Every signage business will have to face the challenge of an unhappy customer wanting a refund. Someone wanting their money back because the sign wasn’t installed on time or maybe the colour is not what they were expecting.
There’s no escaping from it. We live in a world where complaints are something that happens frequently, some of your clients are probably professionals at it. But do you measure the impact this has on your business? How much do you lose each year on giving refunds?
Personally, I think every complaint presents an opportunity and ultimately the end goal should be to reduce the number of refunds you are giving throughout the year.
So let’s focus on flipping those angry customers into brand evangelists!
What you need to do is engage with them with the key focus on working together to come up with a solution they deem acceptable. If you can, give them a few different solutions to ponder. The important thing to remember is that your customer ordered that job from you for a reason and the chances are they still need it for the same purpose so it really is in everyone’s best interest you try and deliver on your side of the deal.
What Are Main The Objectives?
- You want to stop the customer from going elsewhere
- You want to get the opportunity to fix it
Before you get into a tit for tat, he said/she said argument, it’s important to acknowledge with your customer that you are sorry they are not happy and that you will do what you can to help them and come up with a solution.
We’ve all been there. I had a situation with some hotel transport just at the weekend. I went straight into fight or flight mode and was ready for an argument with the hotel staff however the situation was very quickly diffused as soon as they said “We’re really sorry, what can we do to help?”
Once you get to that point, we need to establish if they actually eligible for a refund?
If They Are Eligible For A Refund
In this instance, the customer will hear nothing else until you say they are eligible for a refund. As soon as you make this clear, they will be more receptive to what you have to say.
Remind them that still require that signage job for the purpose they ordered it for and providing you can fix it within the required timescales for them, explain that you would like the opportunity to put it right.
I’ve never been a fan of fixing the job for the client AND giving them a discount on the job. There’s no guarantee of them coming back to you again. Instead, I prefer to be quite frank with them, explain that is not your policy but instead once you have fixed the job, would like the chance to show them this is not the norm when someone orders from you and give them a discount on their next job. Using this method not only saves your margin on this order but it’s also created a future sales opportunity.
If a client refuses that and says they want the job plus a refund on this order before they give you another chance, don’t fall for the carrot on the stick, the chances are they will not be returning anyway. You’ve done your best to fix the error but there does need to be some ground met in the middle.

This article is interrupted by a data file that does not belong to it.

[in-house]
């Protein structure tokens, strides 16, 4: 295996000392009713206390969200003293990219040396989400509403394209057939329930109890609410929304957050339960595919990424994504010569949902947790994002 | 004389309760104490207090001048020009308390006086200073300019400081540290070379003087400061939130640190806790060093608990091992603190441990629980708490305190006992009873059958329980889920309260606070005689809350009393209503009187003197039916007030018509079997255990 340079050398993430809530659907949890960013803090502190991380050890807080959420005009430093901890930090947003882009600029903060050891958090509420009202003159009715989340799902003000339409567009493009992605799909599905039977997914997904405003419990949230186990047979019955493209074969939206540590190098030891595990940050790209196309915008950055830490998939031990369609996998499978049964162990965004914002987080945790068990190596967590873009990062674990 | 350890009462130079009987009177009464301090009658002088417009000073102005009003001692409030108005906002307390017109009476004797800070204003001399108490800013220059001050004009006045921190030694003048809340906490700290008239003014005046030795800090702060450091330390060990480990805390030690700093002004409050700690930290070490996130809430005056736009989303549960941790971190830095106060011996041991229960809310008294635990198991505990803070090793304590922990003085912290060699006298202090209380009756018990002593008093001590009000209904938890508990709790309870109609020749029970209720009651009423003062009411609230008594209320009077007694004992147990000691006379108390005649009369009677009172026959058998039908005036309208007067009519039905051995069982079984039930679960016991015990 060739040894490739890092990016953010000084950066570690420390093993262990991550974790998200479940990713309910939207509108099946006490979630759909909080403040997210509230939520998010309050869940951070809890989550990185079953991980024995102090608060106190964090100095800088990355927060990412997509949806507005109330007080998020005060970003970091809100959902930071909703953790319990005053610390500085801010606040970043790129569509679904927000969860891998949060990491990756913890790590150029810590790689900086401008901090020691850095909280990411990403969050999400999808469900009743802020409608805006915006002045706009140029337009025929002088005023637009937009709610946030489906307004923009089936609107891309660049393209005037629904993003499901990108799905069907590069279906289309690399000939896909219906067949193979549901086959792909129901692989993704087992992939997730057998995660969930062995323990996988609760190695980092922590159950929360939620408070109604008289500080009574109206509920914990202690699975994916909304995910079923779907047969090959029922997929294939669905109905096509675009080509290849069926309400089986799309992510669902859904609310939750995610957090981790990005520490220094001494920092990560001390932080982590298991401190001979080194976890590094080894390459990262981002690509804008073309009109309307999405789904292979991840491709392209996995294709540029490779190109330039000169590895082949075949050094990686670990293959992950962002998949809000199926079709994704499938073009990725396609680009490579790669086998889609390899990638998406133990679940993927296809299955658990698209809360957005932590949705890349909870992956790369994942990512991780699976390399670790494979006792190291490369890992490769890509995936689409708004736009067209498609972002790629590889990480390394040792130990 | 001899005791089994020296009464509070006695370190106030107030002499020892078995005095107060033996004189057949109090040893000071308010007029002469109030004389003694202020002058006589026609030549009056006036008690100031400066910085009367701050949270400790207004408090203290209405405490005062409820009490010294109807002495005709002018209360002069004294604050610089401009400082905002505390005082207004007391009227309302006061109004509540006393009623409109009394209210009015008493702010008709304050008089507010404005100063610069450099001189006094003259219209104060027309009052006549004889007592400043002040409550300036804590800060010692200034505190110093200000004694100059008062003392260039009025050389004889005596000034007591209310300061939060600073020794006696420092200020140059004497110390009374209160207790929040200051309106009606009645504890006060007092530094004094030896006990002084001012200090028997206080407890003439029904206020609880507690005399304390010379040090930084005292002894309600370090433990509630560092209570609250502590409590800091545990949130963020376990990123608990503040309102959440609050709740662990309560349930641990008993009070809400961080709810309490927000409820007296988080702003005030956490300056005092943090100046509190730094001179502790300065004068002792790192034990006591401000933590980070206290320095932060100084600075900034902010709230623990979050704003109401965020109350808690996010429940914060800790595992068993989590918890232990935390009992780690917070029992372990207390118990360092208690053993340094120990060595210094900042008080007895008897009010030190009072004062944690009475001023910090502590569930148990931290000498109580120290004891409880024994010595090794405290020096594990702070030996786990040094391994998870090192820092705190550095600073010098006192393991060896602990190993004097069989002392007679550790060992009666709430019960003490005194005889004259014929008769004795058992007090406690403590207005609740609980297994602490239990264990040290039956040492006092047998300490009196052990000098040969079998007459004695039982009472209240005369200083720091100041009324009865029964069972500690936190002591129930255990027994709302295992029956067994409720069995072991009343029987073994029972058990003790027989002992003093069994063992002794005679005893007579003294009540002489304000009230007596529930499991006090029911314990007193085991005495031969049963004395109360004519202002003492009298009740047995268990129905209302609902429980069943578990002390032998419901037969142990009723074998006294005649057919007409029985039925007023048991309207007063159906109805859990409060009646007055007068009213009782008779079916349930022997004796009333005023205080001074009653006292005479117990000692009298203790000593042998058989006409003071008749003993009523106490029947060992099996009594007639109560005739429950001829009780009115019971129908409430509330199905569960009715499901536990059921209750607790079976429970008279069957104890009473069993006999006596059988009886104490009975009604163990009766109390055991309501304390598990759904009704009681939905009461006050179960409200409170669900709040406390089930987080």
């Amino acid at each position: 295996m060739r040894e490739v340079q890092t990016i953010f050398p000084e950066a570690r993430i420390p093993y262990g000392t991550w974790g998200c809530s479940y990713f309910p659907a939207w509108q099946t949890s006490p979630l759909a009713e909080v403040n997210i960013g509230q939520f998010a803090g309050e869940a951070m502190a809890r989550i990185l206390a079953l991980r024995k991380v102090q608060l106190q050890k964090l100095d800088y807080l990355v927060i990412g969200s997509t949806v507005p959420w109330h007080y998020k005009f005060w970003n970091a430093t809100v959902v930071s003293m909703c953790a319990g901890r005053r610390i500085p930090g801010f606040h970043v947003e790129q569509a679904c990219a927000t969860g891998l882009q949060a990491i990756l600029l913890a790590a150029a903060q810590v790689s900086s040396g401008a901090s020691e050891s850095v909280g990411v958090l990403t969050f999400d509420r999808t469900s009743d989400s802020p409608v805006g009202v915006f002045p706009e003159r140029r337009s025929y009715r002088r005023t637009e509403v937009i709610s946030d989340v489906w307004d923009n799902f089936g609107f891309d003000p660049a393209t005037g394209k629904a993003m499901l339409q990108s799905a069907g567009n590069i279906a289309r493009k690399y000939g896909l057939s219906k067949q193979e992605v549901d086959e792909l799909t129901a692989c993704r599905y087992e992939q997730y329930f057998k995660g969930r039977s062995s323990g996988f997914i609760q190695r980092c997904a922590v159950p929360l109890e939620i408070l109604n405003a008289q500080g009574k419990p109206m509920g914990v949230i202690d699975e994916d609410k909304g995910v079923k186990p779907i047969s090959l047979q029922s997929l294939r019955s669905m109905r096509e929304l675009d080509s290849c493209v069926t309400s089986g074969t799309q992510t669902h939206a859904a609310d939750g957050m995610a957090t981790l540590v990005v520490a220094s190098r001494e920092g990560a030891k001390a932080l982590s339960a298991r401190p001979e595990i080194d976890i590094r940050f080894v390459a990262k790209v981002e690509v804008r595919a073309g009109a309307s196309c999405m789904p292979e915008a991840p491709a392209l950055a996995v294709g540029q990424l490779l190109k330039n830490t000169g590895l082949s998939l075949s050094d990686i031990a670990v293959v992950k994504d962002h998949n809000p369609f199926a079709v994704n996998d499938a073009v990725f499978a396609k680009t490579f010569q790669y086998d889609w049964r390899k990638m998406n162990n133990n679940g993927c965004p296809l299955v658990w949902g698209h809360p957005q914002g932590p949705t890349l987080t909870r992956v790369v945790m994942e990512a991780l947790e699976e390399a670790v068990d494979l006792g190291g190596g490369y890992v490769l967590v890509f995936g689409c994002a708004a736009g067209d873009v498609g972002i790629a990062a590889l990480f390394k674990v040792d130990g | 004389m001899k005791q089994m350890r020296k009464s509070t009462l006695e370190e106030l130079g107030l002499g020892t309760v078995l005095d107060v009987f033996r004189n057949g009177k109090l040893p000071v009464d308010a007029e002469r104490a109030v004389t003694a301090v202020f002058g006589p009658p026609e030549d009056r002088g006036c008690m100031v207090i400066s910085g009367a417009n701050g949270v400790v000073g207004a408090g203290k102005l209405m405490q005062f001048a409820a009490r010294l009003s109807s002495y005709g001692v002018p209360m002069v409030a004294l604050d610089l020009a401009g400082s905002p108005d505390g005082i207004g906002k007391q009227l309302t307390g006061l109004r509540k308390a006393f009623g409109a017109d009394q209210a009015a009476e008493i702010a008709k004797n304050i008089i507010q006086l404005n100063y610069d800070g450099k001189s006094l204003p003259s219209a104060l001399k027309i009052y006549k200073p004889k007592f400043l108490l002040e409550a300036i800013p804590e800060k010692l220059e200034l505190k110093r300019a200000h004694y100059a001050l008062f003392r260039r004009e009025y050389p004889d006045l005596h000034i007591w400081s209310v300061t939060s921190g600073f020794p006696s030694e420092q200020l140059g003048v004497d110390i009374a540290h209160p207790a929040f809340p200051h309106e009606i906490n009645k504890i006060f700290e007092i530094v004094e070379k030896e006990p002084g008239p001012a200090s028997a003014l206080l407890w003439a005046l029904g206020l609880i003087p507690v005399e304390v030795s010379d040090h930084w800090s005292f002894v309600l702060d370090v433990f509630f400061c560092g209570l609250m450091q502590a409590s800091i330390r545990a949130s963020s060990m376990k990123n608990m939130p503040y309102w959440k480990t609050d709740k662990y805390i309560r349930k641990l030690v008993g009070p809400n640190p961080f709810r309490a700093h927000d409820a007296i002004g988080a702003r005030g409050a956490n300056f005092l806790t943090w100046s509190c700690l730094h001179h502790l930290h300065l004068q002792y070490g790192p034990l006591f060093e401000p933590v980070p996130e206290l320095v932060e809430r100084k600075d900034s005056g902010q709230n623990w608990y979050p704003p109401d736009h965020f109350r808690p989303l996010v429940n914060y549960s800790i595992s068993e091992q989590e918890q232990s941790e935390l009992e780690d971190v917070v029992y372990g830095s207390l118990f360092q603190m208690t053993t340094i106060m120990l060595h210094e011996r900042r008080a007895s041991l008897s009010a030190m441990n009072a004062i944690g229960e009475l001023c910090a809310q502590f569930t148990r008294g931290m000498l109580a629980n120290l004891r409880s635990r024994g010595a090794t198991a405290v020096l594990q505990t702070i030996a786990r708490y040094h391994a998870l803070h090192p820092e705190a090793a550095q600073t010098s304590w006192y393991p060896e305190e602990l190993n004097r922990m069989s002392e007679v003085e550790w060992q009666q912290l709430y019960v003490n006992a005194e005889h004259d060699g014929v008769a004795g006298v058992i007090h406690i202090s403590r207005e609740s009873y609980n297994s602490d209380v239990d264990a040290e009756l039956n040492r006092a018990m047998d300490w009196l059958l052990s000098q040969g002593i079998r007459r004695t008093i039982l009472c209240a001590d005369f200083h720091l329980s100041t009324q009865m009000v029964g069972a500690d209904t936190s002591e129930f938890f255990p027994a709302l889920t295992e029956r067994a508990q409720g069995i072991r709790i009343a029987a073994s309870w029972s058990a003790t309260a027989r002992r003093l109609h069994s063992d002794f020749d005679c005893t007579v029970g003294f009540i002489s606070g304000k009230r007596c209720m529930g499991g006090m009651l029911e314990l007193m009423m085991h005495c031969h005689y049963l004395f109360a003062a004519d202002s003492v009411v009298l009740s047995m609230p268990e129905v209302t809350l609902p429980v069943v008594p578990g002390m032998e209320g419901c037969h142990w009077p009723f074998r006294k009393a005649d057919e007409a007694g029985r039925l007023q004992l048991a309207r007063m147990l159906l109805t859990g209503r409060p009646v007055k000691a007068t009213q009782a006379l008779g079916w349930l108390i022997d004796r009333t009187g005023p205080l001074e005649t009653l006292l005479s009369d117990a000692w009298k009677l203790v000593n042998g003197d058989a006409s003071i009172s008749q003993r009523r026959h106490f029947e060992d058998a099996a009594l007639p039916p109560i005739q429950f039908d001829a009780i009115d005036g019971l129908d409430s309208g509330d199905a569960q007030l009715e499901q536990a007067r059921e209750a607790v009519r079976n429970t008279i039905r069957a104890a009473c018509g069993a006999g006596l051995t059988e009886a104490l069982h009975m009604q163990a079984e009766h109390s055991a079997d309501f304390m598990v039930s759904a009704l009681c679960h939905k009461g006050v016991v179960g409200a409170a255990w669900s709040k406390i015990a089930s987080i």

If They Are NOT Eligible For A Refund
Similarly to before, you need to indicate this right at the start of the conversation. This clarifies the fact that you have a strict and established refund policy.
Again, recognise that they still have a purpose for the job they ordered and indicate your willingness to still try and help them in any way you can.
Obviously, it depends on what the issue was, the type of print job, what margin you are making etc but let’s use this as an example.
The customer has ordered some window graphics, they tried to do the artwork themselves, forgot to add bleed and some of their text has fallen outwith the safe zone. Subsequently, when it’s been trimmed down, some of the text has been cut off.
What I’d do in this instance is offer to help the client fix their artwork and offer them a discount on the reprint. If the value is low enough, meet them in the middle but offer something as a gesture of goodwill. The important thing to remember here is that you want to turn their negative experience into a positive one. Remember, you’ve invested a lot of time, effort and money to likely onboard those customers and you want them to return time and time again.
Most of the time, the customer will appreciate this and can often progress to become one of your biggest advocates. For the ones who don’t appreciate this, they’re probably not worth having anyway.
Measure Refund Saves
If you’re not doing this already, put a process in place to do so. Keep a track of who the customer was, what the product was, what solution was offered and what was accepted.
This helps you quickly identify trends either from serial complaining customers, which solutions are preferred to recurring issues and use the feedback to recognize potential issues in your production or customer service processes.
You can then track the lifetime value of that customer and see how much you saved by keeping that customer on board and how much difference that makes to your business over time.
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